Thursday, November 15, 2012

Seizure (1974)

          It would require someone more invested than me in the career of cinematic provocateur Oliver Stone to explain how the director’s first movie, Seizure, fits into a filmography that’s dominated by serious-minded dramas—because while Seizure certainly isn’t funny (at least not intentionally so), it’s a misguided, ridiculous mess. Seizure is ostensibly a horror film, complete with a few gory murder scenes and other shock-cinema signifiers (creepy musical score, knife-wielding psychos, morbid storyline). Yet Stone also tries for something more edifying, a probing journey into the torrid mental state of a doomed novelist (Jonathan Frid). Somehow, though, good intentions yield bad results, because Seizure is filled with laughable images: Picture a menacing little person (Hervé Villechaize) wearing some sort of court-jester costume while he knocks over normal-sized people with karate moves and goads a bikini-clad woman (Mary Woronov) through a knife fight with the aforementioned writer. And we haven’t even gotten to the Queen of Evil (Martine Beswick), an otherworldly temptress who slinks around with her cape draped across her outstretched arms, as if she’s channeling Bela Lugosi.
          Had the underlying story been strong enough to support such extreme images, the picture might have worked. Similarly, the picture might have worked had Stone simply made every scene frightening. Alas, Seizure feels like several mediocre movies stitched together. The simplest level of the film involves Edmund Blackstone (Frid) inviting several weird friends to a weekend getaway in the country. The next level involves Edmund’s recurring dreams of three strange creatures—the Queen, the Jackal (Henry Judd Baker), and Spider (Villechaize)—who threaten to hurt Edmund and his loved ones. And still another level involves these creatures coming to life and causing bloody mayhem. Think Fellini crossed with Ed Wood, then add a dash of obnoxiously overwritten dialogue about destiny and the soul, and you’re close. One suspects this material meant a lot to Stone, at least as an artistic/intellectual exercise, because he co-wrote and co-edited the film, in addition to providing voices for supernatural characters, and one hopes he learned a great deal from the failure of this project about how to channel his obsessions more effectively. As a viewing experience, however, Seizure is uniquely unsatisfying.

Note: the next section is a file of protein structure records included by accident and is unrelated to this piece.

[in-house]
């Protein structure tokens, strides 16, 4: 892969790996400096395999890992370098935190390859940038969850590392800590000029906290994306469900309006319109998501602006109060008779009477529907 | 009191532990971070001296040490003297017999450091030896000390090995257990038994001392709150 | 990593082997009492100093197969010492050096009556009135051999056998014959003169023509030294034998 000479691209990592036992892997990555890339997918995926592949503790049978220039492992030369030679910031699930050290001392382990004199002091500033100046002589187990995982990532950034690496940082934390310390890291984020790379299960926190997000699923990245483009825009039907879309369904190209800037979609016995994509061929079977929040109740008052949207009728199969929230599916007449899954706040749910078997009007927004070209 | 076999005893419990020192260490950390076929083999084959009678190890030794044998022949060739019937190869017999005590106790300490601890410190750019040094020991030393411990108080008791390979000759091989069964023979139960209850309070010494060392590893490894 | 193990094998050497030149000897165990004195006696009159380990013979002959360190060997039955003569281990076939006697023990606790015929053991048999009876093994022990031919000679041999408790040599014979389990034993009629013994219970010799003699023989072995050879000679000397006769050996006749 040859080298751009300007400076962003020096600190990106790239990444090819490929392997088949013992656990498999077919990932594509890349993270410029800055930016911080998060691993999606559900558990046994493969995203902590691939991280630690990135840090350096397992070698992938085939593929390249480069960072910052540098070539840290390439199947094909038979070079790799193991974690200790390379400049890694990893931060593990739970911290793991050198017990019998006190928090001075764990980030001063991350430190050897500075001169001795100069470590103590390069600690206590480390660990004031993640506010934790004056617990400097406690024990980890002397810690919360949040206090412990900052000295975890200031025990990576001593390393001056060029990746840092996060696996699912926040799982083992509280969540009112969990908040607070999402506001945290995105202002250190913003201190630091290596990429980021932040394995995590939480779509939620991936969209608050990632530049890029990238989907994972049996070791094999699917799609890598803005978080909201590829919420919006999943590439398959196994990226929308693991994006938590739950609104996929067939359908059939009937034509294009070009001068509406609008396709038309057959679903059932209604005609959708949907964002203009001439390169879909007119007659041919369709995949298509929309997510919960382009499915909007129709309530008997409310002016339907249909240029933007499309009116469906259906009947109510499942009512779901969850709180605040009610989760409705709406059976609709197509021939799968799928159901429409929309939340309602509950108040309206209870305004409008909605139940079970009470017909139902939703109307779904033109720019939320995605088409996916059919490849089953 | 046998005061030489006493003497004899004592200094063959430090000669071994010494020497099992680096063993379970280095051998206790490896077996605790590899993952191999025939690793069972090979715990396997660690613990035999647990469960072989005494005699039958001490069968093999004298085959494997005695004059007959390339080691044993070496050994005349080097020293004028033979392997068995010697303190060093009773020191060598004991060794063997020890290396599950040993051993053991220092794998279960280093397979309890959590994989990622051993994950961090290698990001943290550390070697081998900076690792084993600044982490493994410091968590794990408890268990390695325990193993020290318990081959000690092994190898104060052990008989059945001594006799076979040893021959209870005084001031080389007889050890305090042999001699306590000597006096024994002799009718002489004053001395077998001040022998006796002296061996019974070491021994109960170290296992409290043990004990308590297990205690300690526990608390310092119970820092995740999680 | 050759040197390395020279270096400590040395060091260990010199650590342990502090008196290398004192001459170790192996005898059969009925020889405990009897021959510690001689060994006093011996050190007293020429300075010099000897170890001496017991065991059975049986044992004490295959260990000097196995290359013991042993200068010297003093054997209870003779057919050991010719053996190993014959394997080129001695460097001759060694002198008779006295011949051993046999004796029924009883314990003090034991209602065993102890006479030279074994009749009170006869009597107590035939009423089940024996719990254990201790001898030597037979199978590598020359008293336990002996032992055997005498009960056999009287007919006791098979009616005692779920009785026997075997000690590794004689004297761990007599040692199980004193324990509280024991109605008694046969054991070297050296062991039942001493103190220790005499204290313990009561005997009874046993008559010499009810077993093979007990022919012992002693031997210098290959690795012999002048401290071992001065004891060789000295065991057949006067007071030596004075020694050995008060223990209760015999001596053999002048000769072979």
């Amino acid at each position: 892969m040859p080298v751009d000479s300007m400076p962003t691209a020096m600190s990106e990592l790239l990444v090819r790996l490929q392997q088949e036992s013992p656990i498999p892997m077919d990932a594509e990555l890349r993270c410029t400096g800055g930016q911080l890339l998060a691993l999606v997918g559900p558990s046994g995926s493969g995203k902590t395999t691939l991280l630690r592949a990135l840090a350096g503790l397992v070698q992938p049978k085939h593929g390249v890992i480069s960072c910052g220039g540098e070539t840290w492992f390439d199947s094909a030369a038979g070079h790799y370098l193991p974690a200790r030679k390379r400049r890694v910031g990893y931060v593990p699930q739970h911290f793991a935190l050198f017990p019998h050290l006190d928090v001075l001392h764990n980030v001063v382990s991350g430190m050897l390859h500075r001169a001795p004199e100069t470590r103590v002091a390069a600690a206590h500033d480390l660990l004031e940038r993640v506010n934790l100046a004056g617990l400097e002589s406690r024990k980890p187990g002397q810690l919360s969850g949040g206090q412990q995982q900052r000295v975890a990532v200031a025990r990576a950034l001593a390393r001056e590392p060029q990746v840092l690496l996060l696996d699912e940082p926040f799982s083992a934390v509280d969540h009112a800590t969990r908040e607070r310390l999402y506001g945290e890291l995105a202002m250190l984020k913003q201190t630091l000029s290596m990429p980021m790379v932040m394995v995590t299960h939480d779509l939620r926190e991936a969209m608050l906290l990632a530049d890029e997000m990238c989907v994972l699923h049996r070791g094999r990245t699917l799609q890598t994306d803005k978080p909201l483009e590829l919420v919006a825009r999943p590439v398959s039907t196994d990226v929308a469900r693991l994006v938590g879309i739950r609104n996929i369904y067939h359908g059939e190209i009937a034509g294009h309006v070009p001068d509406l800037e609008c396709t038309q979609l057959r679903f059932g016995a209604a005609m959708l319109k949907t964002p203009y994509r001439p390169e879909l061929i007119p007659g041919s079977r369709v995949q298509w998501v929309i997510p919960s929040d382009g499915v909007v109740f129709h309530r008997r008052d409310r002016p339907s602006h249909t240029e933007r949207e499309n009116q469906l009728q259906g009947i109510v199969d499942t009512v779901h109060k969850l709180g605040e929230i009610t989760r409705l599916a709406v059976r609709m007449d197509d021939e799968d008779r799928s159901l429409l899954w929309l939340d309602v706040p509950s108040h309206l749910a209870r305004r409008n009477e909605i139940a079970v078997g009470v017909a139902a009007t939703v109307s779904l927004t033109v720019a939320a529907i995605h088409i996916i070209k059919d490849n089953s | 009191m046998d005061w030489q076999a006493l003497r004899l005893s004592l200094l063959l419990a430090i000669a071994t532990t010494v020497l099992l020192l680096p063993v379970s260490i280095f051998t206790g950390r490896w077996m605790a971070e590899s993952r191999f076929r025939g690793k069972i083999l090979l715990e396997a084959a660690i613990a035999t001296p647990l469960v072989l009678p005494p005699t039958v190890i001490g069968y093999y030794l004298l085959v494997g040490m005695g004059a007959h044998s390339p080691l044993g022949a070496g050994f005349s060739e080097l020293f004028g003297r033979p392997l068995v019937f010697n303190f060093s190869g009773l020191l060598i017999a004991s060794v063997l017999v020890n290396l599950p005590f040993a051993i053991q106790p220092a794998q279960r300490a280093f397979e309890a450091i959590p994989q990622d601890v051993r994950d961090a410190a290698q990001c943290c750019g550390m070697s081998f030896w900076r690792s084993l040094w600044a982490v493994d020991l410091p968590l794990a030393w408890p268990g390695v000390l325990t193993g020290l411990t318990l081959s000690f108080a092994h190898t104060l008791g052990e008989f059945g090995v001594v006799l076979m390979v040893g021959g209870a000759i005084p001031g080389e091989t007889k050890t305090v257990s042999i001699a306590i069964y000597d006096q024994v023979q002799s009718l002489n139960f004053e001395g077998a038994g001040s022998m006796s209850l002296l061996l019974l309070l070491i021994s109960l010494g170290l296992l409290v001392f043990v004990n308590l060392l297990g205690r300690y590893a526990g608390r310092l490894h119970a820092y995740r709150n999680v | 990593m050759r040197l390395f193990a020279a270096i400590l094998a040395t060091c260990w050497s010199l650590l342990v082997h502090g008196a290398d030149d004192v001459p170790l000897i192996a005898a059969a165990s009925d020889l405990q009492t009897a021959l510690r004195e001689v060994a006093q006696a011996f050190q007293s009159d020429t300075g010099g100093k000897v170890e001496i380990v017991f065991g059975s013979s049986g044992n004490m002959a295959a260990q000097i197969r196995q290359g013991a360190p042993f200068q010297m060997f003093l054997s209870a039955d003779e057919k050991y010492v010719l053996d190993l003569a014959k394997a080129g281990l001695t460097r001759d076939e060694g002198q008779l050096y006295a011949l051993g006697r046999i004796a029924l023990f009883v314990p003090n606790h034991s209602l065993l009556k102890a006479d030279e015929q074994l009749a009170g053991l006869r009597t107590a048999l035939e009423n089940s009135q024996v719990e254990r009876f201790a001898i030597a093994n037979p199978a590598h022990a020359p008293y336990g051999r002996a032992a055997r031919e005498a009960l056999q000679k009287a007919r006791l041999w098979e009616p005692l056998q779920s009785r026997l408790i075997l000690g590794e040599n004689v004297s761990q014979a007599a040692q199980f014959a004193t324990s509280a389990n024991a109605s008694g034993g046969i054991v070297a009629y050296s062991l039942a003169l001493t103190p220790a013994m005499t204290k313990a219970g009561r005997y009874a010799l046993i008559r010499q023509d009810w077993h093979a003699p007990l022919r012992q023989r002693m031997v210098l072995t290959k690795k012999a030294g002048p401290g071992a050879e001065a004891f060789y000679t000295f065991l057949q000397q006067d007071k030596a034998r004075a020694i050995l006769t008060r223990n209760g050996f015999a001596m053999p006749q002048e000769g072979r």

Seizure: LAME

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